Intertwined with the technology point, we’re not yet in the realm of a curricula customised to you, your needs, your deficiencies and the teacher addressing you individually but who knows. One day I might live to see that happen.

And the bonus bit…

I’m not quite sure what to say other than this is massively enjoyable. I think MOOCs are my equivalent of TV series but depending on motivations and patience levels people will interpret it differently. For instance, I mentioned a while back that research points to how boys and girls learn:

“Girls handle [elite schools] differently than boys. Girls tend to thrive in these environments, across the board, and the more elite the school, the better they do. Not necessarily so for boys.

Girls thrive […] in the best schools and around the smartest peers possible; boys [thrive] in schools with the brightest teachers, not hypercompetitive environments. Being a small fish in a big pond is particularly bad for boys.”


Why are men so foolish? –



Udacity and Statistics

Udacity Statistics

I spent the last few days or so playing around with a Udacity course on statistics and wanted to jot down a few notes that came to mind whilst doing it. Think of this as a ramble into ‘why statistics’ and ‘why another course’ and ‘why a MOOC?’ rather than a review of the course itself.

Was it good? At its best, it was informative and like setting an old cog into motion; hadn’t touched statistics, probability, calculus and quantitative methods since school and first year of university and it felt appropriately rusty. Being taught in a mashup of two languages didn’t help. Made me realise that university was 3 years ago and school even further back.

Why do it in the first place? A little bit passing interest and general desire to more with numbers and charts. Course on visualising data before made me realise that the people who know how to analyse data* make boring charts or don’t know what charts to make and the people who can do amazing visualisations are not particularly interested in what you could call ‘actionable charts': charts to support a business case or charts that urge you to act upon them. So far no one has been able to answer my question – “do you know of any chart that made people do something differently as a result?” What’s the 38 degrees-equivalent commissioned visualisation that had an impact?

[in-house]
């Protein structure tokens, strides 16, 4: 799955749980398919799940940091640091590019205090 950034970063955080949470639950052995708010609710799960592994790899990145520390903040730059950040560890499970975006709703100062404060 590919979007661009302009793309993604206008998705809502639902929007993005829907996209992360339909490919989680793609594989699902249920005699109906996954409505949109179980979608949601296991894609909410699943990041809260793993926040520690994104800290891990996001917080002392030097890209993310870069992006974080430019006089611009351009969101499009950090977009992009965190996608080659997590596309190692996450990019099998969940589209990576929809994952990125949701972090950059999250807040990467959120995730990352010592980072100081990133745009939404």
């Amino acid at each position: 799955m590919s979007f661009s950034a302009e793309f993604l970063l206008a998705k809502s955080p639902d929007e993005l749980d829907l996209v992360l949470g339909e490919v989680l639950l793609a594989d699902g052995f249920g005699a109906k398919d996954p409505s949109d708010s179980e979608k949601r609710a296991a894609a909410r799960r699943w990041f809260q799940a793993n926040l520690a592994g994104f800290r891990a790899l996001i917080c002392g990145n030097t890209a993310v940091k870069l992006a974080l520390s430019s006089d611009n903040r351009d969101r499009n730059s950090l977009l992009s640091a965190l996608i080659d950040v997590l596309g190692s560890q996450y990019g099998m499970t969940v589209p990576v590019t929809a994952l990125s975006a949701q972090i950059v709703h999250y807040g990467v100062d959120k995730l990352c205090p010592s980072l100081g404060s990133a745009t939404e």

Do you get qualified? By Udacity, yes. Like many other MOOCs, you just get a little diploma you can keep hold of at the end. For accredited qualification, look elsewhere.

Did doing it online help? Absolutely. Work pays the bills, I’d already shunned a course that interested me to do this job, I’ve got very little time or interest to go on a campus these days, so the biggest toll is simply in terms of hours and mental capacity. It achieved its goal – memory refresher and paving the path for more advanced stuff.

Flaws, weaknesses and other strange moments: 

  • Sometimes too simple, sometimes oddly complicated; there are moments when you’re asked a question without having been given the tools to answer it; you can’t eyeball the answer with maths. You can skip answering but it’s oddly demoralising even if someone says “Don’t be disturbed if you don’t know the answer” or “You’re a genius if you get this right” (imagine if you don’t). In a typical classroom environment, you might be able to figure out who’s a bit ahead (demoralising everyone else) but online it seems utterly pointless – more like a reality slap for someone re-entering and assuming they know the right answer.
  • Definitions are missing or not explicit enough: it’s not just that units, symbols and other things aren’t explained at the beginning (do you assume everyone knows the Greek alphabet?), more fundamental things are not stressed enough. At one point there’s the question “Do you remember the central limit theorem and what it said?” – I remember the central limit theorem because I’d learned about it before and I’m here to recap, but in the unit it was never explicitly stated. You only (really) get the explanation quite late and in a brief manner.
  • Irregular difficulty of experience: sometimes you’re progressing at a steady pace, at times the gaps between one lecture/exercise and the other are monumental. You wonder whether it’s you or the fact that the teacher can’t assess the level you’re currently at.
  • It’s OK if you get it wrong: it really is. You can re-submit answers as many times as you like until they’re correct. You’re either guessing or actually calculating and in most cases you can skip answering. This is (in a way) the essence of ‘massive’ and ‘free’ at the moment, a casting of the net so wide as to attract lots of people. Still, it’s truly curious that with such a lax examination regime vast amounts of people still don’t finish.

* in and around marketing, advertising and business in general